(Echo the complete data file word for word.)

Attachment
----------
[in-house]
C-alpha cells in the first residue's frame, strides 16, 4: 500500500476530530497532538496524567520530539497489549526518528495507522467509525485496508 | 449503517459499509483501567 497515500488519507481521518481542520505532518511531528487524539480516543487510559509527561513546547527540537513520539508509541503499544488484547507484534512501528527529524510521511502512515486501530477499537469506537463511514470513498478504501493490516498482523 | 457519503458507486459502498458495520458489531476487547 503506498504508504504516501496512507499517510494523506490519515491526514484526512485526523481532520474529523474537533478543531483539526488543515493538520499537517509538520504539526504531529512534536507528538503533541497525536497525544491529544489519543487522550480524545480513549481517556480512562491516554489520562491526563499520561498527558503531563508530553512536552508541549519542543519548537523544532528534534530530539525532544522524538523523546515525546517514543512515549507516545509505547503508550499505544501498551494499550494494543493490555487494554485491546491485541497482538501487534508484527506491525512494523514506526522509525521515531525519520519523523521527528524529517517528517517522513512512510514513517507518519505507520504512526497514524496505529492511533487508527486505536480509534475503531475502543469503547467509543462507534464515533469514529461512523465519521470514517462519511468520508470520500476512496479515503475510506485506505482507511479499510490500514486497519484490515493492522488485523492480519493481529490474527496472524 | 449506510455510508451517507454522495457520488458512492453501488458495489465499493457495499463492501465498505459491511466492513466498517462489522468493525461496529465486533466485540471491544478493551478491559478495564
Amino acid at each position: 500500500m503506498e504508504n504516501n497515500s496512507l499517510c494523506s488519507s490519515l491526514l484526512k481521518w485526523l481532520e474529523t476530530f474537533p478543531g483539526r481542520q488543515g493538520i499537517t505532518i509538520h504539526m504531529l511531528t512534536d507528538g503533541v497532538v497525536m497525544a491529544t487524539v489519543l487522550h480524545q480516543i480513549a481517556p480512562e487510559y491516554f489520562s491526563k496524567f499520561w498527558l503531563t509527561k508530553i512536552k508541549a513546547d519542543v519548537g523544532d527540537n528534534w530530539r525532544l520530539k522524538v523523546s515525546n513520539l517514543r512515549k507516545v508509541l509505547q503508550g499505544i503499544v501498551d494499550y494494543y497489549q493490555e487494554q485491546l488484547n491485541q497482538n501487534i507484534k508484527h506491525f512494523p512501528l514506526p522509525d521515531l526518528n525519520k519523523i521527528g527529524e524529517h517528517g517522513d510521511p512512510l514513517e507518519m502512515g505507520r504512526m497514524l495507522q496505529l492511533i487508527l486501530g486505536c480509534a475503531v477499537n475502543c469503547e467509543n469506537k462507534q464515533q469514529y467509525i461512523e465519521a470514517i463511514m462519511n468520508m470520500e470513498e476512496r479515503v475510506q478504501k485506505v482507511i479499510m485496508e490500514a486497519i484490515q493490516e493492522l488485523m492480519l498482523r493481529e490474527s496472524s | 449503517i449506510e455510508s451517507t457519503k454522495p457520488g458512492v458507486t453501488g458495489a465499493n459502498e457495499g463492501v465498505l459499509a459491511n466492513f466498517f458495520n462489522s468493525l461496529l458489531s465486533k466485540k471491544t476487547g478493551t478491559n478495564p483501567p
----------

[in-house]
C-alpha cells in the first residue's frame, strides 16, 4: 500500500476530530497532538496524567520530539497489549526518528495507522467509525485496508 | 449503517459499509483501567 497515500488519507481521518481542520505532518511531528487524539480516543487510559509527561513546547527540537513520539508509541503499544488484547507484534512501528527529524510521511502512515486501530477499537469506537463511514470513498478504501493490516498482523 | 457519503458507486459502498458495520458489531476487547 503506498504508504504516501496512507499517510494523506490519515491526514484526512485526523481532520474529523474537533478543531483539526488543515493538520499537517509538520504539526504531529512534536507528538503533541497525536497525544491529544489519543487522550480524545480513549481517556480512562491516554489520562491526563499520561498527558503531563508530553512536552508541549519542543519548537523544532528534534530530539525532544522524538523523546515525546517514543512515549507516545509505547503508550499505544501498551494499550494494543493490555487494554485491546491485541497482538501487534508484527506491525512494523514506526522509525521515531525519520519523523521527528524529517517528517517522513512512510514513517507518519505507520504512526497514524496505529492511533487508527486505536480509534475503531475502543469503547467509543462507534464515533469514529461512523465519521470514517462519511468520508470520500476512496479515503475510506485506505482507511479499510490500514486497519484490515493492522488485523492480519493481529490474527496472524 | 449506510455510508451517507454522495457520488458512492453501488458495489465499493457495499463492501465498505459491511466492513466498517462489522468493525461496529465486533466485540471491544478493551478491559478495564
Amino acid at each position: 500500500m503506498e504508504n504516501n497515500s496512507l499517510c494523506s488519507s490519515l491526514l484526512k481521518w485526523l481532520e474529523t476530530f474537533p478543531g483539526r481542520q488543515g493538520i499537517t505532518i509538520h504539526m504531529l511531528t512534536d507528538g503533541v497532538v497525536m497525544a491529544t487524539v489519543l487522550h480524545q480516543i480513549a481517556p480512562e487510559y491516554f489520562s491526563k496524567f499520561w498527558l503531563t509527561k508530553i512536552k508541549a513546547d519542543v519548537g523544532d527540537n528534534w530530539r525532544l520530539k522524538v523523546s515525546n513520539l517514543r512515549k507516545v508509541l509505547q503508550g499505544i503499544v501498551d494499550y494494543y497489549q493490555e487494554q485491546l488484547n491485541q497482538n501487534i507484534k508484527h506491525f512494523p512501528l514506526p522509525d521515531l526518528n525519520k519523523i521527528g527529524e524529517h517528517g517522513d510521511p512512510l514513517e507518519m502512515g505507520r504512526m497514524l495507522q496505529l492511533i487508527l486501530g486505536c480509534a475503531v477499537n475502543c469503547e467509543n469506537k462507534q464515533q469514529y467509525i461512523e465519521a470514517i463511514m462519511n468520508m470520500e470513498e476512496r479515503v475510506q478504501k485506505v482507511i479499510m485496508e490500514a486497519i484490515q493490516e493492522l488485523m492480519l498482523r493481529e490474527s496472524s | 449503517i449506510e455510508s451517507t457519503k454522495p457520488g458512492v458507486t453501488g458495489a465499493n459502498e457495499g463492501v465498505l459499509a459491511n466492513f466498517f458495520n462489522s468493525l461496529l458489531s465486533k466485540k471491544t476487547g478493551t478491559n478495564p483501567p